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Harry Pollard

Hall of Fame Class of 1976

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Information submitted in a nomination letter to the U.S. National Ski Hall of Fame by Carole Ann Cannataro, History Committee, Eastern Ski Association.

Harry G. Pollard, Jr. was involved in every phase of skiing at some time in his career, always striving to make the sport better.

Harry Pollard was born in Lowell, Massachusetts on June 29, 1907. He began his jumping and cross-country skiing activities at the Middlesex School in Concord, Massachusetts in the winter of 1923.

In the winter of 1926-27, Harry brought his skis to New Haven, Connecticut where people gawked at these ungainly contraptions. Forced to ski alone because no one was interested in this strange sport, he gave up the sport until 1934 when Otto Schniebs visited the Dartmouth Ski Club in Lowell and got him back on the boards.

In 1935 Harry started the Black and Blue Trail Smashers Ski Club which is still in existence today (now known as the Waterville Valley BBTS). As the club grew, Harry started making skis in the local woodworking shop. From 1935 to 1939, he ran the largest ski shop north of Boston, the Chalet Ski Shop, in Lowell. On the roof of his grandfather’s department store, the A.G. Pollard Company, he built the largest ski slide in the country – 170 feet long and 25-40 feet wide with a 22-foot vertical drop.

In 1937, Harry joined the United States Eastern Amateur Ski Association (USEASA). He served on the Association’s Board of Directors and was treasurer and chairman of its safety trophy committee for which he wrote and developed a safety program.

Harry entered active duty in the U.S. Naval Reserve in June, 1942. In 1943, he organized the 11th Naval District Winter Rescue Squad and the San Diego Ski Patrol. After the war, Harry remained committed to ski safety.

In 1961, he moved to Rye Beach, New Hampshire and became active in the National Ski Patrol System. Harry received national appointment #66. He served as chairman of the National Ski Patrol System from 1968 to 1976. Under his direction, the National Ski Patrol Board of Directors was expanded to include a representative elected by professional ski patrol directors. The greatest growth in the Ski Patrol occurred under Harry Pollard’s chairmanship, membership going from some 19,000 to 22,600, an increase of 18 per cent. Most importantly, the NSP achieved unprecedented recognition among other national ski organizations under his leadership.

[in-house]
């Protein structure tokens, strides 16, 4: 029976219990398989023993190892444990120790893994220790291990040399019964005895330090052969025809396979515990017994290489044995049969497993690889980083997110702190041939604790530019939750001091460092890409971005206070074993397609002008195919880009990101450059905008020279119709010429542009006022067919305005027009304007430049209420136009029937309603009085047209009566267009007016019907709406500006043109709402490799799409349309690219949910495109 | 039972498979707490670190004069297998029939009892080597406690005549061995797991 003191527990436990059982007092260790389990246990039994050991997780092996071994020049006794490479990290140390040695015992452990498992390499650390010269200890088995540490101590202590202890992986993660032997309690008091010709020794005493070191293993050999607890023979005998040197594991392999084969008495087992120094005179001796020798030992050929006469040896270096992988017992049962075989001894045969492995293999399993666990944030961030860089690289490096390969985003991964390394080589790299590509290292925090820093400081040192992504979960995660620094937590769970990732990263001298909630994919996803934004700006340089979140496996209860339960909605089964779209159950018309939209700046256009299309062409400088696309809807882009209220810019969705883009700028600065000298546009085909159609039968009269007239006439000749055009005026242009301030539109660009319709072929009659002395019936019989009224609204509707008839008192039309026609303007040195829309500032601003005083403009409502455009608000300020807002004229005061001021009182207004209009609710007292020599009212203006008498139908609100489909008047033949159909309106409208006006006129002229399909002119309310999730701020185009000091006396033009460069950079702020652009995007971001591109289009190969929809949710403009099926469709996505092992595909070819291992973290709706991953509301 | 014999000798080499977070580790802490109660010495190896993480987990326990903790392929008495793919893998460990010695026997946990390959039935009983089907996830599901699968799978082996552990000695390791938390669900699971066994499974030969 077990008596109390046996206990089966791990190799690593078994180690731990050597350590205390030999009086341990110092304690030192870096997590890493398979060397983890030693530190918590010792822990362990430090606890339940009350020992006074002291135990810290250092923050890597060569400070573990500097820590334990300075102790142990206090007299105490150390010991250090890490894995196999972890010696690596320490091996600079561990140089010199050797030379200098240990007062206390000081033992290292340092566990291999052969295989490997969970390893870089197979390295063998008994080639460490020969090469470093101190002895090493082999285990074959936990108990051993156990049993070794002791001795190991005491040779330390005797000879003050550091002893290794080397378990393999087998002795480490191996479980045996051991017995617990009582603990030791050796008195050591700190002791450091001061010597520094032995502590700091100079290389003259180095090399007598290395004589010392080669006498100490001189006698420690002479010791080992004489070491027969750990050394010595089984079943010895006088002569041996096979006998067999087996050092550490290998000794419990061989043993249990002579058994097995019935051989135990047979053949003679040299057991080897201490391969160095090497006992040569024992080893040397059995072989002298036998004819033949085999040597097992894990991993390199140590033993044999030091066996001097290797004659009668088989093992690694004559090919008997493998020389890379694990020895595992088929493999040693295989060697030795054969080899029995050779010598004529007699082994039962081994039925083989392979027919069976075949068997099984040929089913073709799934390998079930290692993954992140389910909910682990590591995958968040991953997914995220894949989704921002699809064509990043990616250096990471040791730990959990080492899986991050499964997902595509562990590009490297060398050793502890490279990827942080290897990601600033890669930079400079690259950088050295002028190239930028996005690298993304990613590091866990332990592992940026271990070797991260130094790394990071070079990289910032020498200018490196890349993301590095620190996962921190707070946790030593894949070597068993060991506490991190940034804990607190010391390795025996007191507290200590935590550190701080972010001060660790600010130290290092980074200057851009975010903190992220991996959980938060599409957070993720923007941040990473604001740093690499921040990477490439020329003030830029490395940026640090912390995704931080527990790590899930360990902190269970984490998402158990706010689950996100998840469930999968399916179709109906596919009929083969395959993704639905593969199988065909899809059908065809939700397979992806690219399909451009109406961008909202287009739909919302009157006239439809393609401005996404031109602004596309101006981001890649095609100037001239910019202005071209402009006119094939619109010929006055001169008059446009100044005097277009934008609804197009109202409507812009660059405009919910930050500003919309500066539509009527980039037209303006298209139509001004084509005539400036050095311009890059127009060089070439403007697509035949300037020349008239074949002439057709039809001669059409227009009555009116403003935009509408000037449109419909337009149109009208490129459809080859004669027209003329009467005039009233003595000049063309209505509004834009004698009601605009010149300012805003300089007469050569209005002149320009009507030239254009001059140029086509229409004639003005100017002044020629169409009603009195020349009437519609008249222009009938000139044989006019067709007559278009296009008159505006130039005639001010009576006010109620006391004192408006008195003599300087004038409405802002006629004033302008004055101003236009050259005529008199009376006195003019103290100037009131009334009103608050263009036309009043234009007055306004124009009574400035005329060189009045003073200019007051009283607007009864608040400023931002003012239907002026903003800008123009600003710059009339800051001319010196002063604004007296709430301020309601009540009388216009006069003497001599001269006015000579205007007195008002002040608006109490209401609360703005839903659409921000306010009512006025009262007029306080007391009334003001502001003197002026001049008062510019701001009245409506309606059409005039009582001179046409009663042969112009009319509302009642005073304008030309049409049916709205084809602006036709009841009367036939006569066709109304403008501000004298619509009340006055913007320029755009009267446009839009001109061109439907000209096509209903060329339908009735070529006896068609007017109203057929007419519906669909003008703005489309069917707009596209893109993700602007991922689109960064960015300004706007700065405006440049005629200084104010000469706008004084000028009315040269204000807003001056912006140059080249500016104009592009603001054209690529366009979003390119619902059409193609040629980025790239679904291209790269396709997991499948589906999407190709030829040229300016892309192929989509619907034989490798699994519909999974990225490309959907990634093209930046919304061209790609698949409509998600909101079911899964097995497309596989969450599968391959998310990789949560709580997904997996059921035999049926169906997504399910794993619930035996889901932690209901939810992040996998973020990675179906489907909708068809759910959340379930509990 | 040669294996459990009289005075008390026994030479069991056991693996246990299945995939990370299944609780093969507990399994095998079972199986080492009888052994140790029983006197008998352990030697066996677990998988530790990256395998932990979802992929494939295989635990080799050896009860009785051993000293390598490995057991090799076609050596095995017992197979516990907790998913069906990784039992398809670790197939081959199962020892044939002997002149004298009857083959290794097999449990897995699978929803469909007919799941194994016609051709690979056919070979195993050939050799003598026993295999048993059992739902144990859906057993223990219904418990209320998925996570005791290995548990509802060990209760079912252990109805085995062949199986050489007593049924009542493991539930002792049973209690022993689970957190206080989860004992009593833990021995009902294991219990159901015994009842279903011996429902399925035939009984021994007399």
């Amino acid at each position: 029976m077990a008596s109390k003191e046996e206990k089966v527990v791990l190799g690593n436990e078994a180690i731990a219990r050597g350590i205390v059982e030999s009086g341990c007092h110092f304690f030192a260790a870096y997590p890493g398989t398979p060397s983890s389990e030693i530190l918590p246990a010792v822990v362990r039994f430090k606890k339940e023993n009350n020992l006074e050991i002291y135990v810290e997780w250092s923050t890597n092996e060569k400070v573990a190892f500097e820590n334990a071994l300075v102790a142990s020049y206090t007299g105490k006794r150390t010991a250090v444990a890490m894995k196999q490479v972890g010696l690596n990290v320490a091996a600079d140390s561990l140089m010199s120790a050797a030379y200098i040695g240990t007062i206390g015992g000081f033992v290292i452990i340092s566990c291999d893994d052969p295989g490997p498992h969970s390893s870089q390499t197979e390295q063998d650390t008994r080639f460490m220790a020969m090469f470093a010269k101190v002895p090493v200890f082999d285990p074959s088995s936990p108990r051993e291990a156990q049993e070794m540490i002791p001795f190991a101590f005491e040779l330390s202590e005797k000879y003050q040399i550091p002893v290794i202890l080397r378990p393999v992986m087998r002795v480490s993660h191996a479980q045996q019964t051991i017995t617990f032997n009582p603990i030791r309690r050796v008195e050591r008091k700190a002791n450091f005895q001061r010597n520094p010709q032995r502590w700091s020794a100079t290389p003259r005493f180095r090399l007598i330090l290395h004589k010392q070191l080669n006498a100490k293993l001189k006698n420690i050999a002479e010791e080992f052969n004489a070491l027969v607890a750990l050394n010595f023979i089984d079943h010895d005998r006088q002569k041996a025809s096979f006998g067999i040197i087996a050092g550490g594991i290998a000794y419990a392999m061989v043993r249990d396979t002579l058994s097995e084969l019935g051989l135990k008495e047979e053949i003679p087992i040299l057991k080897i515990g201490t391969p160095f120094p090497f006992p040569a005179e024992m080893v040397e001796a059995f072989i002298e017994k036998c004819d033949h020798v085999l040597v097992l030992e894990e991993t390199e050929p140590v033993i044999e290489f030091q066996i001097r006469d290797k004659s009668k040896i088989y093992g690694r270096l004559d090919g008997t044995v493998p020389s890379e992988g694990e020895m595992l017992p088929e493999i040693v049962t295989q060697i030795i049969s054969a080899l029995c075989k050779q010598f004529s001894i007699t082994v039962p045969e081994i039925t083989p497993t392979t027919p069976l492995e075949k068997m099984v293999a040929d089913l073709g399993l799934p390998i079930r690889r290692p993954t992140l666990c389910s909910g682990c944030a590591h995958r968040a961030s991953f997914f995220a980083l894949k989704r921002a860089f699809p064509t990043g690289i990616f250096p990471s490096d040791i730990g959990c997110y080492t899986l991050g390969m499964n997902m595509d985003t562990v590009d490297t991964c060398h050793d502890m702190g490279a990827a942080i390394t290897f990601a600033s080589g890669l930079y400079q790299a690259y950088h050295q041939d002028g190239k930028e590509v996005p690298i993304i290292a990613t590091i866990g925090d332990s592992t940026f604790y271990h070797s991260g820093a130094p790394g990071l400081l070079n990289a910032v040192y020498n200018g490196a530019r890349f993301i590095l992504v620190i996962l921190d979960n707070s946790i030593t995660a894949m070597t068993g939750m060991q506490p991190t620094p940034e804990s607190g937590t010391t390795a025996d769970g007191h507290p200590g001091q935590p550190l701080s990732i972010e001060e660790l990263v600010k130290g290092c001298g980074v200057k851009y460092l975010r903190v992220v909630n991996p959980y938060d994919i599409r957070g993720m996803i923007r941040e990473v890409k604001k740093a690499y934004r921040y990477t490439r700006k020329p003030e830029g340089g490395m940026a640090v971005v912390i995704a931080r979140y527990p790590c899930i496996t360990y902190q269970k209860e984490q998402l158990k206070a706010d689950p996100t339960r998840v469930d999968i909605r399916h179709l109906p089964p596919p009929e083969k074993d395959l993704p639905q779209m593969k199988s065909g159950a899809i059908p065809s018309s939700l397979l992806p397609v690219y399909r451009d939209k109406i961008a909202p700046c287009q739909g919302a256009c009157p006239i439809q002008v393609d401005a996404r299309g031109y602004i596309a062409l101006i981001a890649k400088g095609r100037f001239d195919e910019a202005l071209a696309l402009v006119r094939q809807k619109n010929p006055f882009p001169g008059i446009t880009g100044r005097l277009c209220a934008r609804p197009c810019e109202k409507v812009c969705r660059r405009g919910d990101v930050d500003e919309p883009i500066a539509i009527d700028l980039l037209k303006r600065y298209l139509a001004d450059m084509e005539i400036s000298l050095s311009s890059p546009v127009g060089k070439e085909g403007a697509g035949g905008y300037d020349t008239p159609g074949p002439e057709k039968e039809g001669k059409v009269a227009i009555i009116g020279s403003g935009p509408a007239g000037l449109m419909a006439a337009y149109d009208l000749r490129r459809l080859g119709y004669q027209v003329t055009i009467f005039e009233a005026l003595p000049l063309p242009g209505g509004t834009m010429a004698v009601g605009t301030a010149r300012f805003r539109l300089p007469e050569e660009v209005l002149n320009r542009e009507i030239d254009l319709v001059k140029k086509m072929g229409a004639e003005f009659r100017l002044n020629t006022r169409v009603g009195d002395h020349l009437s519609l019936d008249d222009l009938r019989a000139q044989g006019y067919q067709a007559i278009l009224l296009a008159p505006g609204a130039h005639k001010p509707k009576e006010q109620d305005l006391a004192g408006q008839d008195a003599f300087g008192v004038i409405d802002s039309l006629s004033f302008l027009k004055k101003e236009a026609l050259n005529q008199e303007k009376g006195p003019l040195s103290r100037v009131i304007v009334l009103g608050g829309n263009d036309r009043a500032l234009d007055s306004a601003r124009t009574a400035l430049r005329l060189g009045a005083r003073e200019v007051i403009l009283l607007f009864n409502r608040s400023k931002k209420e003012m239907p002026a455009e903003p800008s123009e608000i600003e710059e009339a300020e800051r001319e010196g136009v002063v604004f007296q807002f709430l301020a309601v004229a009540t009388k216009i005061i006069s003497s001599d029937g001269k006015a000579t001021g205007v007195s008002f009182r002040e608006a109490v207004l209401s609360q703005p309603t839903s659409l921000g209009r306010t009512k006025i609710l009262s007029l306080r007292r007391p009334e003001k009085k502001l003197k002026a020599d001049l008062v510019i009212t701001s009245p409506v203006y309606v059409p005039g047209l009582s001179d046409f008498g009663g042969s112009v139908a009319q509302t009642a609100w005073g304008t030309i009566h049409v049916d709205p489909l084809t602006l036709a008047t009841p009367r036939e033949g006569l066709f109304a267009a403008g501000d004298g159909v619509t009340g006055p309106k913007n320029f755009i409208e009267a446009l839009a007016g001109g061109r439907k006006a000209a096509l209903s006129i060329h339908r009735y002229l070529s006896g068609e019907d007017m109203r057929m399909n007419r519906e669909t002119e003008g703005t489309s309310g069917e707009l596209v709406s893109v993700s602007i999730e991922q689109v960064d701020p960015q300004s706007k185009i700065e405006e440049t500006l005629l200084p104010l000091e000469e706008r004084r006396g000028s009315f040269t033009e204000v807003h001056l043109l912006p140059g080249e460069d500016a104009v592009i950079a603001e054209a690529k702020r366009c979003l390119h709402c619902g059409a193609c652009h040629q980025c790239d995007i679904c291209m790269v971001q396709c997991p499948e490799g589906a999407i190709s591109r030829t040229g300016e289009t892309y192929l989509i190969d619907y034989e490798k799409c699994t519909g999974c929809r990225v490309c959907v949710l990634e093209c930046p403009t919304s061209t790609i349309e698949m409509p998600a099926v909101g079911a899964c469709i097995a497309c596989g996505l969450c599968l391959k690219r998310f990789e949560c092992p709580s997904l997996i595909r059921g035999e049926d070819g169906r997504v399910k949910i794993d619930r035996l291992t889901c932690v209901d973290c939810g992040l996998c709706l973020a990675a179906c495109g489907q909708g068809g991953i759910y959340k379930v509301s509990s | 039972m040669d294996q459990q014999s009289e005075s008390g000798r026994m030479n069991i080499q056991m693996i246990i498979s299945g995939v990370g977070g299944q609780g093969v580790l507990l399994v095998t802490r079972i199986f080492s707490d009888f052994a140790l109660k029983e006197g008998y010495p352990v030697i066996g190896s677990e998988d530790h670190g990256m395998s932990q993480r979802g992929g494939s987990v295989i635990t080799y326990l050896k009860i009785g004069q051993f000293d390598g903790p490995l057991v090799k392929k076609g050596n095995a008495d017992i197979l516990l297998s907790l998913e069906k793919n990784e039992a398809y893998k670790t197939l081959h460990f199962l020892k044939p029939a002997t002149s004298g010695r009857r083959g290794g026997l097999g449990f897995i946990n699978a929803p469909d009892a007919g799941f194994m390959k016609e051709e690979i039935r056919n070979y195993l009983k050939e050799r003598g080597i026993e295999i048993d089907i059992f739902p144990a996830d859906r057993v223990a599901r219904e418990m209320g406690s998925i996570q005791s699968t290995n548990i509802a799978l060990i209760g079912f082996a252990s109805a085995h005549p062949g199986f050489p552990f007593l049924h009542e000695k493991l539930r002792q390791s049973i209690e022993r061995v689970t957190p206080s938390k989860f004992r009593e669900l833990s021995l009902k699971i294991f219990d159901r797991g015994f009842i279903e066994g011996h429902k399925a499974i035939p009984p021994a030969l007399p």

In 1972, Harry assisted in organizing the American Ski Federation and became its first vice-president. In October, 1972, he was awarded the New England Council Silver Bowl Award for outstanding contributions to ski sport. During this time, Harry wrote articles on ski safety education for various publications. As a result, he was invited to participate actively in the American Society for Testing and Materials Committee (ASTM) which is devoted to protecting equipment for sports safety. He soon became chairman of one of its subdivisions on environmental variables affecting ski bindings. Through the ASTM, the NSP became involved with the Consumer Product Safety Commission in developing a ski safety educational program.

As a member of the U.S. Ski Touring Council, Harry assisted in running touring clinics. In 1972, the Eastern Division started the Nordic Ski Patrol which he encouraged strongly. In 1975, the Nordic Ski Patrol became a national program under NSP.

No higher honor – induction into the U.S. National Ski Hall of Fame – could have come to a man for his services to the sport he loved so dearly.

Harry G. Pollard was elected to the U.S. National Ski Hall of Fame in 1976.

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